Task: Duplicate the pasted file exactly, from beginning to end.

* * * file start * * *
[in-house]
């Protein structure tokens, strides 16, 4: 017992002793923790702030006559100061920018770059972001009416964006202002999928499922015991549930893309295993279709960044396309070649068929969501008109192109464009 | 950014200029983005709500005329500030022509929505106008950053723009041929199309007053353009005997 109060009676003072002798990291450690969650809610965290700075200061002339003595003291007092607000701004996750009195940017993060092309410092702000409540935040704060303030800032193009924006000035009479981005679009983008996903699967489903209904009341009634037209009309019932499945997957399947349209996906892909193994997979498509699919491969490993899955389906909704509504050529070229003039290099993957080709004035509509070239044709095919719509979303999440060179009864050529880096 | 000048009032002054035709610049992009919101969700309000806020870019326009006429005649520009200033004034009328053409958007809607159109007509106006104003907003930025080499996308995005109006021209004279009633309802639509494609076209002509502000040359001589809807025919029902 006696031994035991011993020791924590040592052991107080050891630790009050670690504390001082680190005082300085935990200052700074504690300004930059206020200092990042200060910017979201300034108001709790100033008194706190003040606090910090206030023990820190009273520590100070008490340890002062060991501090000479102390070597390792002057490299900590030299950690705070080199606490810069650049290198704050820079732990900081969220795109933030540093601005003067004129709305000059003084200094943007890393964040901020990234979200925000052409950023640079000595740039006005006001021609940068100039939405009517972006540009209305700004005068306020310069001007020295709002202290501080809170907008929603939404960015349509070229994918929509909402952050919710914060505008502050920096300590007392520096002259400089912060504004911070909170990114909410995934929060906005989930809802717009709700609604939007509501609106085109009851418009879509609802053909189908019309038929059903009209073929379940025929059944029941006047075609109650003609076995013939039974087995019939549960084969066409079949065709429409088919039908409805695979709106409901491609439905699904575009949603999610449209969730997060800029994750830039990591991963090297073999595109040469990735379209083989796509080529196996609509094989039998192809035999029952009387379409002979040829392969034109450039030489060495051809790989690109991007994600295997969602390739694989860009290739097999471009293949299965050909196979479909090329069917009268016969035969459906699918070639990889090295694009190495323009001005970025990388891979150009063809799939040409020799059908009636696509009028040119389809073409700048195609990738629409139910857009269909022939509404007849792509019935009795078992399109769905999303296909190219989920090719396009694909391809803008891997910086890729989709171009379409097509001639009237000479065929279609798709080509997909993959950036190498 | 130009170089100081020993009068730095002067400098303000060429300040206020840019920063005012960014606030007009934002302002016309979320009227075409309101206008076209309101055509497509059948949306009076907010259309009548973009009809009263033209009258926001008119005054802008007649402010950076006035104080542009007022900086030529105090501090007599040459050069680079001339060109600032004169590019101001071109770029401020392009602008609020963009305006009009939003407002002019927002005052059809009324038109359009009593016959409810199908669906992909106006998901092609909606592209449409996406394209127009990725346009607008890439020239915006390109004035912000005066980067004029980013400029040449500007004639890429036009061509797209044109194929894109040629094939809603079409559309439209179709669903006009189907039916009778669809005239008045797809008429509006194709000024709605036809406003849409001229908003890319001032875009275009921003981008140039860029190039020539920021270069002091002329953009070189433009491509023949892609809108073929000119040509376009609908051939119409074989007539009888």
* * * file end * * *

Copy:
[in-house]
């Protein structure tokens, strides 16, 4: 017992002793923790702030006559100061920018770059972001009416964006202002999928499922015991549930893309295993279709960044396309070649068929969501008109192109464009 | 950014200029983005709500005329500030022509929505106008950053723009041929199309007053353009005997 109060009676003072002798990291450690969650809610965290700075200061002339003595003291007092607000701004996750009195940017993060092309410092702000409540935040704060303030800032193009924006000035009479981005679009983008996903699967489903209904009341009634037209009309019932499945997957399947349209996906892909193994997979498509699919491969490993899955389906909704509504050529070229003039290099993957080709004035509509070239044709095919719509979303999440060179009864050529880096 | 000048009032002054035709610049992009919101969700309000806020870019326009006429005649520009200033004034009328053409958007809607159109007509106006104003907003930025080499996308995005109006021209004279009633309802639509494609076209002509502000040359001589809807025919029902 006696031994035991011993020791924590040592052991107080050891630790009050670690504390001082680190005082300085935990200052700074504690300004930059206020200092990042200060910017979201300034108001709790100033008194706190003040606090910090206030023990820190009273520590100070008490340890002062060991501090000479102390070597390792002057490299900590030299950690705070080199606490810069650049290198704050820079732990900081969220795109933030540093601005003067004129709305000059003084200094943007890393964040901020990234979200925000052409950023640079000595740039006005006001021609940068100039939405009517972006540009209305700004005068306020310069001007020295709002202290501080809170907008929603939404960015349509070229994918929509909402952050919710914060505008502050920096300590007392520096002259400089912060504004911070909170990114909410995934929060906005989930809802717009709700609604939007509501609106085109009851418009879509609802053909189908019309038929059903009209073929379940025929059944029941006047075609109650003609076995013939039974087995019939549960084969066409079949065709429409088919039908409805695979709106409901491609439905699904575009949603999610449209969730997060800029994750830039990591991963090297073999595109040469990735379209083989796509080529196996609509094989039998192809035999029952009387379409002979040829392969034109450039030489060495051809790989690109991007994600295997969602390739694989860009290739097999471009293949299965050909196979479909090329069917009268016969035969459906699918070639990889090295694009190495323009001005970025990388891979150009063809799939040409020799059908009636696509009028040119389809073409700048195609990738629409139910857009269909022939509404007849792509019935009795078992399109769905999303296909190219989920090719396009694909391809803008891997910086890729989709171009379409097509001639009237000479065929279609798709080509997909993959950036190498 | 130009170089100081020993009068730095002067400098303000060429300040206020840019920063005012960014606030007009934002302002016309979320009227075409309101206008076209309101055509497509059948949306009076907010259309009548973009009809009263033209009258926001008119005054802008007649402010950076006035104080542009007022900086030529105090501090007599040459050069680079001339060109600032004169590019101001071109770029401020392009602008609020963009305006009009939003407002002019927002005052059809009324038109359009009593016959409810199908669906992909106006998901092609909606592209449409996406394209127009990725346009607008890439020239915006390109004035912000005066980067004029980013400029040449500007004639890429036009061509797209044109194929894109040629094939809603079409559309439209179709669903006009189907039916009778669809005239008045797809008429509006194709000024709605036809406003849409001229908003890319001032875009275009921003981008140039860029190039020539920021270069002091002329953009070189433009491509023949892609809108073929000119040509376009609908051939119409074989007539009888």